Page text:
Snow, check. Snipers, check. Improving the state of the world, check. As I make my way up the mountain for this year's Davos (my fifth), there is a sense of inevitability.
While elsewhere, especially in the UK, Davos is seen as stale, pale and male - there has been much beating of breasts in the newspapers about the absence of any Big Ideas on this year's agenda and a sense of the same cast of characters revisiting similar themes - here there is still that familiar crackle of anticipation.
There remains something remarkable, to me almost akin to the Burning Man festival in Nevada in the experience: for five days this village of snow is on fire as a body of people descend, group, engage, animate, then vanish, leaving nothing behind but the sleepy fondue shops (and a swathe of media commentary and speculation) to show we were here.
Amongst the delegates there is a feeling that if we hear another session on demographics or China versus India we may protest. That being said, Davos is at its best when it surfaces the surprising, quirky stories of imagination, reinvention, survival. The all-too-easy positioning of the West versus the Rest, the contrast between what has been dubbed the submerging and the emerging markets, is keenly felt: there is much grumbling from East Coast sophisticates that in the global race for productivity, influence, soft power and jobs they are being left behind in Asia's wake.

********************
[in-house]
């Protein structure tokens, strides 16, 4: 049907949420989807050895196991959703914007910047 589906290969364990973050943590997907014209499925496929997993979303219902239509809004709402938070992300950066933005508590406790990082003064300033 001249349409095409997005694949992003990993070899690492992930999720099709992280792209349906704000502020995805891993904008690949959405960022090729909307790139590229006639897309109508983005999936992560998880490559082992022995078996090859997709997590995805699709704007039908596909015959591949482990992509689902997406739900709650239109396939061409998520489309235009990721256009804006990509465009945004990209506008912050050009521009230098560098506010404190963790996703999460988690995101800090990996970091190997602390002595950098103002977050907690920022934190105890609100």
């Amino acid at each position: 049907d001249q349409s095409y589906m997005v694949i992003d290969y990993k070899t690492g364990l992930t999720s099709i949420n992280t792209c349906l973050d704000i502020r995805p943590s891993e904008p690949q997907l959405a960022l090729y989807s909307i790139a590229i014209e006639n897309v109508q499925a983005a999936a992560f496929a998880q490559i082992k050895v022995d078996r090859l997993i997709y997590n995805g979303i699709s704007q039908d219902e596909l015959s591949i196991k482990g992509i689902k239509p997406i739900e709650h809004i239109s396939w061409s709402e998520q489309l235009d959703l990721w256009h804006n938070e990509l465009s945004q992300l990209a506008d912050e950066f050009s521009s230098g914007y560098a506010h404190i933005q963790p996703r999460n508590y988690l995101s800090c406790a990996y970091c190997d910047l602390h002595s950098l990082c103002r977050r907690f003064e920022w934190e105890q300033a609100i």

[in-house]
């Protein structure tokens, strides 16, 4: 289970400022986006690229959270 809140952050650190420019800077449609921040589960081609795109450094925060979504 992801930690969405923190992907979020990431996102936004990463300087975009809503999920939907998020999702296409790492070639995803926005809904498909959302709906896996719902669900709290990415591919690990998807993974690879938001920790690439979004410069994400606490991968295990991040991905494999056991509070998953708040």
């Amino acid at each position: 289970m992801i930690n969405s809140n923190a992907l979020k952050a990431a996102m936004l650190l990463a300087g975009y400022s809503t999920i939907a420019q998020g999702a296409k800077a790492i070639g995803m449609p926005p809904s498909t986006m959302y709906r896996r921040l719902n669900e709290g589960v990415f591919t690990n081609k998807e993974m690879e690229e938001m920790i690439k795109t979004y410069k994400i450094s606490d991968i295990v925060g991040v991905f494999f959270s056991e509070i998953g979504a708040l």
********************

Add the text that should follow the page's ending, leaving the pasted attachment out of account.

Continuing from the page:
Far more positive to embrace the optimism of 'all ships rising' as we hope the economic tide turns than retreat at this early point to protectionism. Hearing how that debate plays out in terms of the tone of Sino-American dialogue - especially after the carnival of diplomacy at the White House last week - will be fascinating. I will listen keenly and report back.
For some the week started very badly. The Russians are missing; Medvedev naturally stayed at home. The investment bankers are conspicuous by their absence. Meanwhile, I'm looking forward to seeing how Cameron fares in his time here as PM.
Let the Burning Man begin.
Paul Fletcher is Senior Partner at Actis, the private equity firm that invests solely in emerging markets. He'll be blogging exclusively from Davos for MT this week.